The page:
“Do not be too moral. You may cheat yourself out of much life. Aim above morality. Be not simply good; be good for something.” –Thoreau

09 June 2011

From a formerly-raging teen.

The Wall Street Journal recently ran a piece entitled "Darkness Too Visible: Contemporary fiction for teens is rife with explicit abuse, violence and depravity. Why is this considered a good idea?"

Here is a quote from that article:

"Yet it is also possible—indeed, likely—that books focusing on pathologies help normalize them and, in the case of self-harm, may even spread their plausibility and likelihood to young people who might otherwise never have imagined such extreme measures. Self-destructive adolescent behaviors are observably infectious and have periods of vogue. That is not to discount the real suffering that some young people endure; it is an argument for taking care."


Alcoholism, self-harm, suicide, and depression may have "periods of vogue," but they are also real, quantifiable mental illnesses. To pretend that kids are going to jump on some kind of self-harm bandwagon might make the parents of the kids doing so feel good ("See? We're not to blame! It was the fault of books!"). Realistically speaking, even teenagers who try destructive behaviors because they read them in books are already dealing with underlying issues. Happy teens don't start gauging themselves with paperclips. Happy teens don't start shooting cocaine. Happy, well-adjusted teens don't try to commit suicide.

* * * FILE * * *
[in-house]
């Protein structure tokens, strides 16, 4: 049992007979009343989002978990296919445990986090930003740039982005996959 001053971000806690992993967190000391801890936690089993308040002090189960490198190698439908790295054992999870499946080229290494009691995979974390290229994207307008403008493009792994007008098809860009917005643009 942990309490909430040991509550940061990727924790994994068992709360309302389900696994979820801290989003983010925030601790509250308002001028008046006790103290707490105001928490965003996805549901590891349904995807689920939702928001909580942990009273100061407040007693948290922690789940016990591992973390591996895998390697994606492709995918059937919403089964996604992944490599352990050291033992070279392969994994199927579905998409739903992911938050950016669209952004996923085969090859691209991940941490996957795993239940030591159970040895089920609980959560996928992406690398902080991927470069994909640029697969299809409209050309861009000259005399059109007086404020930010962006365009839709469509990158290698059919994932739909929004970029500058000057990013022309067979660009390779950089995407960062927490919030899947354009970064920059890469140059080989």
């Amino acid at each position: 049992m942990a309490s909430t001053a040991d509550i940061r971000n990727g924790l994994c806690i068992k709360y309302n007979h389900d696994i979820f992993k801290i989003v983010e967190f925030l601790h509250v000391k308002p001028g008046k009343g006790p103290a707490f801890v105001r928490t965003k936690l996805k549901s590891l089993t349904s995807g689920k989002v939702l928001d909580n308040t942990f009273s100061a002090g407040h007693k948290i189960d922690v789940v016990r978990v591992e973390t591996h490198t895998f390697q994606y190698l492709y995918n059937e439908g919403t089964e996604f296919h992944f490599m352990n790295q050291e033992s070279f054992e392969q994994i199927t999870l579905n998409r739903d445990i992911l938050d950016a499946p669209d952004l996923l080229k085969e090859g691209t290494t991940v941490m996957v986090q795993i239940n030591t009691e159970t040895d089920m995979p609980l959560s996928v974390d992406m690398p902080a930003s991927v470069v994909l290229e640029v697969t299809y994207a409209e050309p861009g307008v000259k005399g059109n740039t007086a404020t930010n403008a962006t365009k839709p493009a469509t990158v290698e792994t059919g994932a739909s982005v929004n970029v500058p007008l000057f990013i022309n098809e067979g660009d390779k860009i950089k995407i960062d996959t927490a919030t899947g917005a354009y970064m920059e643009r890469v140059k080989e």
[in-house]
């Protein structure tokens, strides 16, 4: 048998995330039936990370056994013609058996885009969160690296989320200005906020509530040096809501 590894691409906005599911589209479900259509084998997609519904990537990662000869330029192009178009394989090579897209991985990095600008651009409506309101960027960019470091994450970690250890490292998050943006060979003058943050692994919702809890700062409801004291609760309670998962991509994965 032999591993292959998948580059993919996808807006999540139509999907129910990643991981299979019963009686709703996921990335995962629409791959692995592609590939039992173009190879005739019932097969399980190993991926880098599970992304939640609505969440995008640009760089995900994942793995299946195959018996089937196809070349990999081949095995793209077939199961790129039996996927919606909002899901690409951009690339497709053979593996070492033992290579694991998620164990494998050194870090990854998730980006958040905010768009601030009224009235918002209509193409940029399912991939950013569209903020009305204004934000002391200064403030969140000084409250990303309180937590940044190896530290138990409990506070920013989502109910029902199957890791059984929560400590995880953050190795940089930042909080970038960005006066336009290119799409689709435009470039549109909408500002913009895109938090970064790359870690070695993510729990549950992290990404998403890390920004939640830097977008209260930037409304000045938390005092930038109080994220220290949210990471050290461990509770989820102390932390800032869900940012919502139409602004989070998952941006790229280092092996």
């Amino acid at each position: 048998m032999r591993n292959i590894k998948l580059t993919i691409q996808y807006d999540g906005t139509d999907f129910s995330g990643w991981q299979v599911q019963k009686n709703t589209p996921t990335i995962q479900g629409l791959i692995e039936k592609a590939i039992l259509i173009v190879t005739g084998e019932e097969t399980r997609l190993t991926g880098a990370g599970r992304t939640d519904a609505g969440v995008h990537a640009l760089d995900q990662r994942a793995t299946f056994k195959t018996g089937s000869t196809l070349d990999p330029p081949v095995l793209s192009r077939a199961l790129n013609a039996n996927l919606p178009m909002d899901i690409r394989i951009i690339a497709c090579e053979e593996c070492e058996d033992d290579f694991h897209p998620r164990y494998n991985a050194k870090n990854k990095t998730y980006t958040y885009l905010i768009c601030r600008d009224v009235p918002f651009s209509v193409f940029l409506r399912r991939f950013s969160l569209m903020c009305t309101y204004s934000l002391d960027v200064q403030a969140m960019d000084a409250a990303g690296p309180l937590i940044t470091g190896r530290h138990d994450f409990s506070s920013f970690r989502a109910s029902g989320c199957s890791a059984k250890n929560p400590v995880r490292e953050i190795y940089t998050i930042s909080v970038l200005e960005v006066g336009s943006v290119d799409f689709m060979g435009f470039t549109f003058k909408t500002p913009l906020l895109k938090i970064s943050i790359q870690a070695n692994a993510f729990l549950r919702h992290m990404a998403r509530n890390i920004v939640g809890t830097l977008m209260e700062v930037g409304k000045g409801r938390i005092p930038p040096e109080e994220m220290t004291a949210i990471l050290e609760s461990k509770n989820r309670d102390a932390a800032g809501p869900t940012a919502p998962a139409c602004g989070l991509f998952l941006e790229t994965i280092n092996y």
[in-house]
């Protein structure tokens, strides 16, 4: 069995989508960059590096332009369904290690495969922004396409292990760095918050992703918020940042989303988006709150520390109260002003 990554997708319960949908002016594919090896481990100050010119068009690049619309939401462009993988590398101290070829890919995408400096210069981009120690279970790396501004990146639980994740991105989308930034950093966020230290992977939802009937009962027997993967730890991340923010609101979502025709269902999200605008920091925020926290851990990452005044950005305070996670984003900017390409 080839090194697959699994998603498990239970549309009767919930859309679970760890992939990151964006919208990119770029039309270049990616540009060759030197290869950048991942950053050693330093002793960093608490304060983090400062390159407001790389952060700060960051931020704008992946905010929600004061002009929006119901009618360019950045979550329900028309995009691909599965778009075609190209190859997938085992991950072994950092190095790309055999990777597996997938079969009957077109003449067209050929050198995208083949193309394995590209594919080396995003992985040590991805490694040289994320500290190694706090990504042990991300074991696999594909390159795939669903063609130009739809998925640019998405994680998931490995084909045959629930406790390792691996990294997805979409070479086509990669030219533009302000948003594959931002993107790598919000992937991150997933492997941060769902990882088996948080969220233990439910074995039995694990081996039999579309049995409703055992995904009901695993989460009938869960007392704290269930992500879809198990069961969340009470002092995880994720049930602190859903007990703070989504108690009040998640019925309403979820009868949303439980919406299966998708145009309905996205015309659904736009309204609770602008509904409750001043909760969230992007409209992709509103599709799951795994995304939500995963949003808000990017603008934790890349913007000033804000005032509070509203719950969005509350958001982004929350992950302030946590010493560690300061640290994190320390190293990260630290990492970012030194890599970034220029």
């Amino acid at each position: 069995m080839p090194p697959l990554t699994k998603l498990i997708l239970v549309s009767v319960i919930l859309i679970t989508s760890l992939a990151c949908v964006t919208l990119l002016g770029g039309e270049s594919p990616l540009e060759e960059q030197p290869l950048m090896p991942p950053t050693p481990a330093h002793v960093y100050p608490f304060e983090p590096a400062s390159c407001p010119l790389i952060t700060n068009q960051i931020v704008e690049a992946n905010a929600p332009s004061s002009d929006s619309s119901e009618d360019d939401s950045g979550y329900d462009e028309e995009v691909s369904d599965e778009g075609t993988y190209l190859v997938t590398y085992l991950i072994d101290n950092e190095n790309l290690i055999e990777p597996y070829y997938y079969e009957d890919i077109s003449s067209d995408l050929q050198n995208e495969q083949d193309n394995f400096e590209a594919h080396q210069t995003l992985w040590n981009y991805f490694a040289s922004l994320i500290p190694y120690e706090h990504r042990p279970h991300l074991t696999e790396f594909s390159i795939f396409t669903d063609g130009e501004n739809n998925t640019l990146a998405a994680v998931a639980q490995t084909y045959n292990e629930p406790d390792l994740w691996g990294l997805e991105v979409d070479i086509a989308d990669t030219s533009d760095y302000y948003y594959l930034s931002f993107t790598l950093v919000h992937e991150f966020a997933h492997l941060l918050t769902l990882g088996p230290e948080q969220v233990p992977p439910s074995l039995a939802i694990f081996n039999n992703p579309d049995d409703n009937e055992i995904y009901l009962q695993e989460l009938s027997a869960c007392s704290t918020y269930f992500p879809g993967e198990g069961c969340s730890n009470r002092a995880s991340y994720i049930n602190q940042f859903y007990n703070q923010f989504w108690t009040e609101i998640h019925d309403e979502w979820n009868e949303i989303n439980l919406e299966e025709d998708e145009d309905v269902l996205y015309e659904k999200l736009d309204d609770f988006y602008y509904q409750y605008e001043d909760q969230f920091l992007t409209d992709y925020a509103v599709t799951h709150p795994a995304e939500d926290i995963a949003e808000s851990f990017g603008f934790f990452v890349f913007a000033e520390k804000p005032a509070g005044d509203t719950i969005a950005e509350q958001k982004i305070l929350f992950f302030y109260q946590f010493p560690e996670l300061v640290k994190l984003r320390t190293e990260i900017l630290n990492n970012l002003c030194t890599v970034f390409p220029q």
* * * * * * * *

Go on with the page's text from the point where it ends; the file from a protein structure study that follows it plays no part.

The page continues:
Books are powerful, but they aren't that powerful.

Anyway, I'm not going to spend a lot of time going into this (although believe me, I could) since many other writers whom I respect have already done so. I'm just going to direct you to their intelligent commentary and let you make decisions for yourself.

Because, you know, thinking for ourselves is the point of being human. Isn't it?

Colleen Mondor - "Maybe, finally, the books teens read are being honest"

Laurie Halse Anderson - "Stuck between rage and compassion"

Linda Holmes - "Seeing Teenagers as We Wish They Were: The Debate Over YA Fiction"